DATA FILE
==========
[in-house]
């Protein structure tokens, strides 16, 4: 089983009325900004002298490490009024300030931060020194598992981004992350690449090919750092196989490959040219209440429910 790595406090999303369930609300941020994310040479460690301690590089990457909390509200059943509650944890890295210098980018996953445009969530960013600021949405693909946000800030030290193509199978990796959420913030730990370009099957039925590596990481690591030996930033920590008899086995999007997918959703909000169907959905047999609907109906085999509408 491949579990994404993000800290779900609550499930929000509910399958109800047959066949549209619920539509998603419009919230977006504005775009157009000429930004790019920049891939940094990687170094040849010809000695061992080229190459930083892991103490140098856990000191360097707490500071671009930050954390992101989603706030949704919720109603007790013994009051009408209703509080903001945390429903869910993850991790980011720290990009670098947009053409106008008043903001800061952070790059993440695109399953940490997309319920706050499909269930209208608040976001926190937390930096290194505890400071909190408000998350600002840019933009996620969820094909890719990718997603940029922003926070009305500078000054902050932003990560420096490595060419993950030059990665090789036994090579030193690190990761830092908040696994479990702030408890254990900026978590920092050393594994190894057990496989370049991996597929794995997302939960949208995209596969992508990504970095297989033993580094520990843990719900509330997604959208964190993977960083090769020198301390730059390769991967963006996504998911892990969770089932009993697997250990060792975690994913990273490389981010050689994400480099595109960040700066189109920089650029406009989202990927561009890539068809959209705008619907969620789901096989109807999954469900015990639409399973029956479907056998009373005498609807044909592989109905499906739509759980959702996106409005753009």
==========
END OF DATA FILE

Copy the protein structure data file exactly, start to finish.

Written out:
[in-house]
């Protein structure tokens, strides 16, 4: 089983009325900004002298490490009024300030931060020194598992981004992350690449090919750092196989490959040219209440429910 790595406090999303369930609300941020994310040479460690301690590089990457909390509200059943509650944890890295210098980018996953445009969530960013600021949405693909946000800030030290193509199978990796959420913030730990370009099957039925590596990481690591030996930033920590008899086995999007997918959703909000169907959905047999609907109906085999509408 491949579990994404993000800290779900609550499930929000509910399958109800047959066949549209619920539509998603419009919230977006504005775009157009000429930004790019920049891939940094990687170094040849010809000695061992080229190459930083892991103490140098856990000191360097707490500071671009930050954390992101989603706030949704919720109603007790013994009051009408209703509080903001945390429903869910993850991790980011720290990009670098947009053409106008008043903001800061952070790059993440695109399953940490997309319920706050499909269930209208608040976001926190937390930096290194505890400071909190408000998350600002840019933009996620969820094909890719990718997603940029922003926070009305500078000054902050932003990560420096490595060419993950030059990665090789036994090579030193690190990761830092908040696994479990702030408890254990900026978590920092050393594994190894057990496989370049991996597929794995997302939960949208995209596969992508990504970095297989033993580094520990843990719900509330997604959208964190993977960083090769020198301390730059390769991967963006996504998911892990969770089932009993697997250990060792975690994913990273490389981010050689994400480099595109960040700066189109920089650029406009989202990927561009890539068809959209705008619907969620789901096989109807999954469900015990639409399973029956479907056998009373005498609807044909592989109905499906739509759980959702996106409005753009």